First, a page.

Good people of Utah Valley, if you don’t mind, I’d like to opt out of the Supermom Olympics. If my daughter wants to run around in a stained, ripped leotard all day and not a sweater set from Baby Gap, I say go for it. If my minivan is dirty and fishy-smelling instead of detailed and pristine, so be it. I’m exhausted, and I’m sick of playing grownup make believe.
In February, the KSL-TV lifestyle show Studio 5 had its monthly theme to encourage viewers to “live without pretending.” It’s something that I’ve always struggled with, and I realize I’ve spent the last decade I’ve lived in Utah keeping up with not only the Joneses, but also the Maylees and Taylees, the Navyies and Lakynns.
Among the ridiculous, cringeworthy things I’ve done over the years:
- I once made bread but decided not to take a loaf to a neighbor because I didn’t have any cute fabric ribbon to tie it up with. I only had curling ribbon.
- I have, on more than one occasion, missed the sacrament, the holiest and most important religious ritual of my week, because I wouldn’t leave for church without styling my 2-year-old’s hair.
- When my kids were doing something cute and spontaneous that I wanted to post to Instagram, I restaged it to show a better angle of my house, one without diapers, wipes and toys strewn on the floor.
As I’m typing this I know how silly I sound. I’ll be the first to admit I have a problem, and it has little to do with where I live and everything to do with my own Narcissism. But sometimes I just feel enormous pressure to fit in here in our beautiful, Happy Valley, to have Michelle Obama biceps and a sparkling house, to teach my kids Chinese and to speak reverently about how we all gave up sugar.
There are a million wonderful things about living in Utah County. We have gorgeous mountains and Café Rio. We have a low crime rate and a high quality of life. But the hard thing is that everyone seems so dang perfect, especially where parenting is concerned.
Have you seen Pinterest? Am I the only mom in the world who isn’t throwing birthday parties with hand-calligraphied menus and whimsical fondant cakes?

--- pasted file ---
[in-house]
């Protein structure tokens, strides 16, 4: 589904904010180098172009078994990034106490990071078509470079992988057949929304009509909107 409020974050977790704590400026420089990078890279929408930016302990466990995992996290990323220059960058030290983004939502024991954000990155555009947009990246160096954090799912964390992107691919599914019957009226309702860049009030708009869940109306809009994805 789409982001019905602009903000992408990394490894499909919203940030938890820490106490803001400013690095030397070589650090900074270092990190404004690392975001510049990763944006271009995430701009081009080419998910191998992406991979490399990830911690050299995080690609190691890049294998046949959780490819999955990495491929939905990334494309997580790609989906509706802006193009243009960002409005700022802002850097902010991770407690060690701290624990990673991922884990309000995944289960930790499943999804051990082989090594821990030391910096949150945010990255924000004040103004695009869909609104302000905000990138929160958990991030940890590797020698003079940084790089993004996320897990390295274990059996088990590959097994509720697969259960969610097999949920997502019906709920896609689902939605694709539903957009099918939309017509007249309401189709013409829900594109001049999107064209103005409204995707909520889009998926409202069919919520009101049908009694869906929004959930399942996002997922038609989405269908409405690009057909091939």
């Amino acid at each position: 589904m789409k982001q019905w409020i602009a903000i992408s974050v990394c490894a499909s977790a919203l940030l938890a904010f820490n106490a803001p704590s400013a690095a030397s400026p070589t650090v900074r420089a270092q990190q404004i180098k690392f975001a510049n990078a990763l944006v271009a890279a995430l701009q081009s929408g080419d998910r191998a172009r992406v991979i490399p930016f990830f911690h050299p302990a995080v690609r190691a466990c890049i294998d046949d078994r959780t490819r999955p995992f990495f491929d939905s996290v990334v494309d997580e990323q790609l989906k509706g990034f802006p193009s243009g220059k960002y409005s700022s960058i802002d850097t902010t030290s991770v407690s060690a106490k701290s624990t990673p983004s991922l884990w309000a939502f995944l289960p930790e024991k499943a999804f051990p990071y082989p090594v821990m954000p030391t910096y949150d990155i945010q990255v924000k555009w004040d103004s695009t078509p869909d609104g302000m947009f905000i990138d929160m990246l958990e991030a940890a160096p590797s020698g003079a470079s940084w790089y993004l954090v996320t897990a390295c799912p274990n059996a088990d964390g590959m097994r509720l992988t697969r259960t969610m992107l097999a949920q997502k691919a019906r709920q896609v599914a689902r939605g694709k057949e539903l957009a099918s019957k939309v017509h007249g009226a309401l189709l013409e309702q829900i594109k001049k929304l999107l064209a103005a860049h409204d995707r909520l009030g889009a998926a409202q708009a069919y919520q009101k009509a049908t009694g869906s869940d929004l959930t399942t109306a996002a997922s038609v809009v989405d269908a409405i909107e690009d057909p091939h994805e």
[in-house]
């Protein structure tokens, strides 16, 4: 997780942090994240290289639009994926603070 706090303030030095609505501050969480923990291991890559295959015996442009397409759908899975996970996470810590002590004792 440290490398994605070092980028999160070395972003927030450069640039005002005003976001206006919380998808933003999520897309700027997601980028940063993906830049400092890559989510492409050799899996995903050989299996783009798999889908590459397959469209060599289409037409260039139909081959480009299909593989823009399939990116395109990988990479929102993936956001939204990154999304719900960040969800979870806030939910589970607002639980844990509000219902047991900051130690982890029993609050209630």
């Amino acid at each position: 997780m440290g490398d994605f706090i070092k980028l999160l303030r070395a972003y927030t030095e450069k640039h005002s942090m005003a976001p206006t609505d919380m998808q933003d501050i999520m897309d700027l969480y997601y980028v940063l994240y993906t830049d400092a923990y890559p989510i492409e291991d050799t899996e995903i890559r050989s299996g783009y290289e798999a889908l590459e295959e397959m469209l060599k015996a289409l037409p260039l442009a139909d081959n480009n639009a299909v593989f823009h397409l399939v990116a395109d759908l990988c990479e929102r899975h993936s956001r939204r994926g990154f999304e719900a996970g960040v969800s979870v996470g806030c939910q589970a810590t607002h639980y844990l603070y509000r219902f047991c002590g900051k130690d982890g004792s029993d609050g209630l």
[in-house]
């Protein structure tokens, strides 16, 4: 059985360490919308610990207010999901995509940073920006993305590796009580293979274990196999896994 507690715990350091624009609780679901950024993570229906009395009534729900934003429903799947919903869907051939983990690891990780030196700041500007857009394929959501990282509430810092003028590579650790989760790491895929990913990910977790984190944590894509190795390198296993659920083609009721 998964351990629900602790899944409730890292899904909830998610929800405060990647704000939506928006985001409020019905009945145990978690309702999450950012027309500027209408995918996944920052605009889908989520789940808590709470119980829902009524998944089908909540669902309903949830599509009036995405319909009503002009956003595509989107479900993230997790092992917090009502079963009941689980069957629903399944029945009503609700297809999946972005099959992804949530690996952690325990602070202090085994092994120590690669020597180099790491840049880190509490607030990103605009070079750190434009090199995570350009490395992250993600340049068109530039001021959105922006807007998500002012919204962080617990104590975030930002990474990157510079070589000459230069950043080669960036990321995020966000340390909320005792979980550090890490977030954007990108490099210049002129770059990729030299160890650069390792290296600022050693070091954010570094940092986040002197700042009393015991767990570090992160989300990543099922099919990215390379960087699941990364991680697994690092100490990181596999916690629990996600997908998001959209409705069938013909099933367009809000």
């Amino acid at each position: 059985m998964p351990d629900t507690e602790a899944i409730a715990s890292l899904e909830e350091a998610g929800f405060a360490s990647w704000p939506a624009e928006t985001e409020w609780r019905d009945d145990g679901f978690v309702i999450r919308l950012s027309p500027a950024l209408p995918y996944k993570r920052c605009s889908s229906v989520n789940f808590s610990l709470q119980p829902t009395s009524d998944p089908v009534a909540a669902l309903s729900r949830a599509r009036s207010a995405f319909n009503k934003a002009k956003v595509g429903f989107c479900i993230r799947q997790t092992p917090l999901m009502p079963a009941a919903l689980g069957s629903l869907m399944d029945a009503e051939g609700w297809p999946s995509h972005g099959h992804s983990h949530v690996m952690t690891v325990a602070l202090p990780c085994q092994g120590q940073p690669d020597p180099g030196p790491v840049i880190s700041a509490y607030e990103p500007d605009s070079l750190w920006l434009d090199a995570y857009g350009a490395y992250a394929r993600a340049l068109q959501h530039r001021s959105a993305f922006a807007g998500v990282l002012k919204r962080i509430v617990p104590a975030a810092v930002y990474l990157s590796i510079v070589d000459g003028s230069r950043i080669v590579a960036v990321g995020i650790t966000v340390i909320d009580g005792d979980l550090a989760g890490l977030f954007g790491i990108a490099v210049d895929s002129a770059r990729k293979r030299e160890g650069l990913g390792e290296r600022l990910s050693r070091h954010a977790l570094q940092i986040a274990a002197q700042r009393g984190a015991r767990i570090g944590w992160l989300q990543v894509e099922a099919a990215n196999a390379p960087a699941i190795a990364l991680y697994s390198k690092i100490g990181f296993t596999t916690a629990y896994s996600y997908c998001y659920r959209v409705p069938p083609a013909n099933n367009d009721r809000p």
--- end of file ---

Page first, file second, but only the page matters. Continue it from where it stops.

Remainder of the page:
As part of my recovery, I feel the need to put this out there: My kids wear mostly hand-me-down clothes, and I’m working part-time not because it’s fun and exciting but because I need to help pay for soccer fees and our mortgage. I have long been feeding my kids too much sugar and not enough vegetables, a problem I am working on but haven’t totally fixed. Our family nights sometimes end with little-boy fistfights.
Here’s another thing: I love being a mom. It’s the best thing that ever happened to me, and, to paraphrase a quote I keep seeing on Facebook, I don’t want to get so caught up with being a super mom that I forget to be a good one. I want less ironing and more fun, less obsessing about perfection and more recognizing joy.
That’s why when I see children at church with wet hair and mismatched shoes, I want to throw my arms around their mother and weep. A dear friend once said that she let her house get messy in order to help other people feel better about themselves. I laughed about that for weeks. But this friend does make me feel better about myself, and it has nothing to do with the state of her house. She is genuine and caring, positive and real.
That’s all I’m asking of myself, and everyone else. Let’s be real. If you love to sew and can whip up children’s clothing cuter than anything at Nordstrom, that’s fantastic. Make a dress for me too. If you are a great cook, or just naturally gifted at elaborate little-girl hairdos, let those talents shine, shine, shine. I will love and applaud your efforts. But if some days the most you can manage is stringy hair and sweatpants at Walmart, and you don’t even have enough left in the tank to reprimand your kid when he pees in the cart, that’s fantastic too. As with the Velveteen Rabbit, our imperfections make us loveable, make us real.
Besides, I promise to crop out your pee-pants kid and add a flattering filter before posting your picture to Instagram. Really, it’s the least I can do.